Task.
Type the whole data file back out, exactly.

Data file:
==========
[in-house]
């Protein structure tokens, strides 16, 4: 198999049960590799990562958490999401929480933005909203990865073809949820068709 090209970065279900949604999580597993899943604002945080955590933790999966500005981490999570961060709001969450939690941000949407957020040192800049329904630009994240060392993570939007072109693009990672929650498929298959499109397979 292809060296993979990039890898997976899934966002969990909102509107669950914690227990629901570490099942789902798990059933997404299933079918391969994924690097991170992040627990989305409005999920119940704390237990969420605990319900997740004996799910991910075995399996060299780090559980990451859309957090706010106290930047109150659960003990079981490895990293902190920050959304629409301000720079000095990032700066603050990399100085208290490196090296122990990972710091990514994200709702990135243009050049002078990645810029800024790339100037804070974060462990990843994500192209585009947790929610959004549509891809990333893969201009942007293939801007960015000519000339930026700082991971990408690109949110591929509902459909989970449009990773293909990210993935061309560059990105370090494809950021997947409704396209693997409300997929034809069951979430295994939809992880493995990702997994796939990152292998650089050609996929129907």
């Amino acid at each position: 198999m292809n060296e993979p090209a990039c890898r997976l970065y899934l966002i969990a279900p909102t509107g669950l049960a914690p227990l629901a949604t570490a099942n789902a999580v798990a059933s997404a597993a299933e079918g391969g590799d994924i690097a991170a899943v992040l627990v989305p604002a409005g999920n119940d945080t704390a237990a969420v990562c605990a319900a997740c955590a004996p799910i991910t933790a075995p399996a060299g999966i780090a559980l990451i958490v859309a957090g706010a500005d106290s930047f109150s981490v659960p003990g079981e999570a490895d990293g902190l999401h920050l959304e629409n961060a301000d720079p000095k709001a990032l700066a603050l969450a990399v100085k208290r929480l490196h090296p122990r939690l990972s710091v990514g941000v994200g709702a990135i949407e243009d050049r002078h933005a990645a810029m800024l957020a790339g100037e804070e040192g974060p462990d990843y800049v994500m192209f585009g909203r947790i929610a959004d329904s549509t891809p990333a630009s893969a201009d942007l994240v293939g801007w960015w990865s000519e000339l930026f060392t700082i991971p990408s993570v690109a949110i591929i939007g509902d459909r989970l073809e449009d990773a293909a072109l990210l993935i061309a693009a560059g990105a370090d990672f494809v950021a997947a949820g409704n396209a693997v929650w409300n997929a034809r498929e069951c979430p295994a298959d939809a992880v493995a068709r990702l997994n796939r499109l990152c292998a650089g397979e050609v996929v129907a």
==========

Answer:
[in-house]
């Protein structure tokens, strides 16, 4: 198999049960590799990562958490999401929480933005909203990865073809949820068709 090209970065279900949604999580597993899943604002945080955590933790999966500005981490999570961060709001969450939690941000949407957020040192800049329904630009994240060392993570939007072109693009990672929650498929298959499109397979 292809060296993979990039890898997976899934966002969990909102509107669950914690227990629901570490099942789902798990059933997404299933079918391969994924690097991170992040627990989305409005999920119940704390237990969420605990319900997740004996799910991910075995399996060299780090559980990451859309957090706010106290930047109150659960003990079981490895990293902190920050959304629409301000720079000095990032700066603050990399100085208290490196090296122990990972710091990514994200709702990135243009050049002078990645810029800024790339100037804070974060462990990843994500192209585009947790929610959004549509891809990333893969201009942007293939801007960015000519000339930026700082991971990408690109949110591929509902459909989970449009990773293909990210993935061309560059990105370090494809950021997947409704396209693997409300997929034809069951979430295994939809992880493995990702997994796939990152292998650089050609996929129907």
């Amino acid at each position: 198999m292809n060296e993979p090209a990039c890898r997976l970065y899934l966002i969990a279900p909102t509107g669950l049960a914690p227990l629901a949604t570490a099942n789902a999580v798990a059933s997404a597993a299933e079918g391969g590799d994924i690097a991170a899943v992040l627990v989305p604002a409005g999920n119940d945080t704390a237990a969420v990562c605990a319900a997740c955590a004996p799910i991910t933790a075995p399996a060299g999966i780090a559980l990451i958490v859309a957090g706010a500005d106290s930047f109150s981490v659960p003990g079981e999570a490895d990293g902190l999401h920050l959304e629409n961060a301000d720079p000095k709001a990032l700066a603050l969450a990399v100085k208290r929480l490196h090296p122990r939690l990972s710091v990514g941000v994200g709702a990135i949407e243009d050049r002078h933005a990645a810029m800024l957020a790339g100037e804070e040192g974060p462990d990843y800049v994500m192209f585009g909203r947790i929610a959004d329904s549509t891809p990333a630009s893969a201009d942007l994240v293939g801007w960015w990865s000519e000339l930026f060392t700082i991971p990408s993570v690109a949110i591929i939007g509902d459909r989970l073809e449009d990773a293909a072109l990210l993935i061309a693009a560059g990105a370090d990672f494809v950021a997947a949820g409704n396209a693997v929650w409300n997929a034809r498929e069951c979430p295994a298959d939809a992880v493995a068709r990702l997994n796939r499109l990152c292998a650089g397979e050609v996929v129907a």